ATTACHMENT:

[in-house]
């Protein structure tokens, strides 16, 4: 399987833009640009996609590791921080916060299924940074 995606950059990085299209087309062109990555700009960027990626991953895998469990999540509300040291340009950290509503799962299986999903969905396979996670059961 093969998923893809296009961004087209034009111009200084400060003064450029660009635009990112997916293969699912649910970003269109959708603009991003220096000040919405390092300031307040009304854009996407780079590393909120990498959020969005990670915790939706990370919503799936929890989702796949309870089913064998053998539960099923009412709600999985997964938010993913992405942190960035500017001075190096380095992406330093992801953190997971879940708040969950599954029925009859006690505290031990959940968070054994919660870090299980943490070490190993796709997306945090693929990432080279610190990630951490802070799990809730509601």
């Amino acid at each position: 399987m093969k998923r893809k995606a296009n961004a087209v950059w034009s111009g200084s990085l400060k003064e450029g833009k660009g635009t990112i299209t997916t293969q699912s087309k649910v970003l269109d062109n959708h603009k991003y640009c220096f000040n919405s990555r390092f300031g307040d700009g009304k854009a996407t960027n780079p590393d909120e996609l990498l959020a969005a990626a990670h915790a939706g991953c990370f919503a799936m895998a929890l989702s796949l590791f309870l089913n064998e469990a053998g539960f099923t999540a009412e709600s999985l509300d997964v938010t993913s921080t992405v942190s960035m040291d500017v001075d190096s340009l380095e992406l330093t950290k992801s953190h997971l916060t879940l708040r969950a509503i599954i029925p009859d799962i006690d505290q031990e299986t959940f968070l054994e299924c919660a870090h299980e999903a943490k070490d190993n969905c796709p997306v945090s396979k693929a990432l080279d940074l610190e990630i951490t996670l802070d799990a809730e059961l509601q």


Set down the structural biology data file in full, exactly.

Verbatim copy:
[in-house]
């Protein structure tokens, strides 16, 4: 399987833009640009996609590791921080916060299924940074 995606950059990085299209087309062109990555700009960027990626991953895998469990999540509300040291340009950290509503799962299986999903969905396979996670059961 093969998923893809296009961004087209034009111009200084400060003064450029660009635009990112997916293969699912649910970003269109959708603009991003220096000040919405390092300031307040009304854009996407780079590393909120990498959020969005990670915790939706990370919503799936929890989702796949309870089913064998053998539960099923009412709600999985997964938010993913992405942190960035500017001075190096380095992406330093992801953190997971879940708040969950599954029925009859006690505290031990959940968070054994919660870090299980943490070490190993796709997306945090693929990432080279610190990630951490802070799990809730509601």
């Amino acid at each position: 399987m093969k998923r893809k995606a296009n961004a087209v950059w034009s111009g200084s990085l400060k003064e450029g833009k660009g635009t990112i299209t997916t293969q699912s087309k649910v970003l269109d062109n959708h603009k991003y640009c220096f000040n919405s990555r390092f300031g307040d700009g009304k854009a996407t960027n780079p590393d909120e996609l990498l959020a969005a990626a990670h915790a939706g991953c990370f919503a799936m895998a929890l989702s796949l590791f309870l089913n064998e469990a053998g539960f099923t999540a009412e709600s999985l509300d997964v938010t993913s921080t992405v942190s960035m040291d500017v001075d190096s340009l380095e992406l330093t950290k992801s953190h997971l916060t879940l708040r969950a509503i599954i029925p009859d799962i006690d505290q031990e299986t959940f968070l054994e299924c919660a870090h299980e999903a943490k070490d190993n969905c796709p997306v945090s396979k693929a990432l080279d940074l610190e990630i951490t996670l802070d799990a809730e059961l509601q």